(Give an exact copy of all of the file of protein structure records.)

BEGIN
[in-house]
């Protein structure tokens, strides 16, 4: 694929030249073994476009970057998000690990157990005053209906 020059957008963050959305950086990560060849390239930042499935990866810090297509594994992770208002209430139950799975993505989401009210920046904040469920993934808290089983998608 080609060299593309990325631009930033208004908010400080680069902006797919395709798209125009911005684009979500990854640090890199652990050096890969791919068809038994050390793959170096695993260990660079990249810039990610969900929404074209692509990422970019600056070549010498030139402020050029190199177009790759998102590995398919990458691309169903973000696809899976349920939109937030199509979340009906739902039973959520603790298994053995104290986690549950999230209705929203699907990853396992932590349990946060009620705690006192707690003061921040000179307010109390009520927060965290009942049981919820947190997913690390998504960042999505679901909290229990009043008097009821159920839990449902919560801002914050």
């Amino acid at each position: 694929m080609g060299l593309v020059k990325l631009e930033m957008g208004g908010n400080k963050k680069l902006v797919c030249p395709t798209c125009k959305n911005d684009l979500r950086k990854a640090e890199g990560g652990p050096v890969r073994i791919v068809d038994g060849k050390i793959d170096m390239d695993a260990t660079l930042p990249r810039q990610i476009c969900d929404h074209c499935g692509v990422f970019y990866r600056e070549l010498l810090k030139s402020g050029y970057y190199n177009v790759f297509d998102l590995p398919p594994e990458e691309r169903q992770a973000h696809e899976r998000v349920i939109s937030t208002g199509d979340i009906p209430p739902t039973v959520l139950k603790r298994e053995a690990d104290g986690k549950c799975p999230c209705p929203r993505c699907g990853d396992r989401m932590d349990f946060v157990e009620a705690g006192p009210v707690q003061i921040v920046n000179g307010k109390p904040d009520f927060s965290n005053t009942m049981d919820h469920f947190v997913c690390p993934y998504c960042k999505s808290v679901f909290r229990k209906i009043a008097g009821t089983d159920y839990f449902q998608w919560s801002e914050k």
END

[in-house]
């Protein structure tokens, strides 16, 4: 694929030249073994476009970057998000690990157990005053209906 020059957008963050959305950086990560060849390239930042499935990866810090297509594994992770208002209430139950799975993505989401009210920046904040469920993934808290089983998608 080609060299593309990325631009930033208004908010400080680069902006797919395709798209125009911005684009979500990854640090890199652990050096890969791919068809038994050390793959170096695993260990660079990249810039990610969900929404074209692509990422970019600056070549010498030139402020050029190199177009790759998102590995398919990458691309169903973000696809899976349920939109937030199509979340009906739902039973959520603790298994053995104290986690549950999230209705929203699907990853396992932590349990946060009620705690006192707690003061921040000179307010109390009520927060965290009942049981919820947190997913690390998504960042999505679901909290229990009043008097009821159920839990449902919560801002914050």
């Amino acid at each position: 694929m080609g060299l593309v020059k990325l631009e930033m957008g208004g908010n400080k963050k680069l902006v797919c030249p395709t798209c125009k959305n911005d684009l979500r950086k990854a640090e890199g990560g652990p050096v890969r073994i791919v068809d038994g060849k050390i793959d170096m390239d695993a260990t660079l930042p990249r810039q990610i476009c969900d929404h074209c499935g692509v990422f970019y990866r600056e070549l010498l810090k030139s402020g050029y970057y190199n177009v790759f297509d998102l590995p398919p594994e990458e691309r169903q992770a973000h696809e899976r998000v349920i939109s937030t208002g199509d979340i009906p209430p739902t039973v959520l139950k603790r298994e053995a690990d104290g986690k549950c799975p999230c209705p929203r993505c699907g990853d396992r989401m932590d349990f946060v157990e009620a705690g006192p009210v707690q003061i921040v920046n000179g307010k109390p904040d009520f927060s965290n005053t009942m049981d919820h469920f947190v997913c690390p993934y998504c960042k999505s808290v679901f909290r229990k209906i009043a008097g009821t089983d159920y839990f449902q998608w919560s801002e914050k």